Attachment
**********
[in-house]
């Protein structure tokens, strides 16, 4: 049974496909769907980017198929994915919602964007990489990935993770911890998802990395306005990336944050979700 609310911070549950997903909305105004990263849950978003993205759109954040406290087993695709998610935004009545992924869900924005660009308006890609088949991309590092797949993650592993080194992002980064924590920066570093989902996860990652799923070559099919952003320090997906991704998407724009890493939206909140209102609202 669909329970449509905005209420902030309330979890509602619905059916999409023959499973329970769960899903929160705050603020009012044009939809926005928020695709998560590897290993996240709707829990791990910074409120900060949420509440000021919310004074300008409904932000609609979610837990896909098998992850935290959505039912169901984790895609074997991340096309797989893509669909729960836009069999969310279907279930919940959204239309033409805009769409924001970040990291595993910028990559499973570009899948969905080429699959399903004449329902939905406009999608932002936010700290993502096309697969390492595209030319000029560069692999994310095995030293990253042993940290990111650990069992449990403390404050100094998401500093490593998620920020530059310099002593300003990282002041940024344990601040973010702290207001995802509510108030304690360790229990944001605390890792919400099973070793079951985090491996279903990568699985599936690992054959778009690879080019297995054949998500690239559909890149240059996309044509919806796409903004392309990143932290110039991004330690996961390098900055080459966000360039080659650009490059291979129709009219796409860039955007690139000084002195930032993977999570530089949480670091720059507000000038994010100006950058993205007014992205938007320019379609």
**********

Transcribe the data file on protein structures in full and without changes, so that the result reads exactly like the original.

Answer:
[in-house]
């Protein structure tokens, strides 16, 4: 049974496909769907980017198929994915919602964007990489990935993770911890998802990395306005990336944050979700 609310911070549950997903909305105004990263849950978003993205759109954040406290087993695709998610935004009545992924869900924005660009308006890609088949991309590092797949993650592993080194992002980064924590920066570093989902996860990652799923070559099919952003320090997906991704998407724009890493939206909140209102609202 669909329970449509905005209420902030309330979890509602619905059916999409023959499973329970769960899903929160705050603020009012044009939809926005928020695709998560590897290993996240709707829990791990910074409120900060949420509440000021919310004074300008409904932000609609979610837990896909098998992850935290959505039912169901984790895609074997991340096309797989893509669909729960836009069999969310279907279930919940959204239309033409805009769409924001970040990291595993910028990559499973570009899948969905080429699959399903004449329902939905406009999608932002936010700290993502096309697969390492595209030319000029560069692999994310095995030293990253042993940290990111650990069992449990403390404050100094998401500093490593998620920020530059310099002593300003990282002041940024344990601040973010702290207001995802509510108030304690360790229990944001605390890792919400099973070793079951985090491996279903990568699985599936690992054959778009690879080019297995054949998500690239559909890149240059996309044509919806796409903004392309990143932290110039991004330690996961390098900055080459966000360039080659650009490059291979129709009219796409860039955007690139000084002195930032993977999570530089949480670091720059507000000038994010100006950058993205007014992205938007320019379609």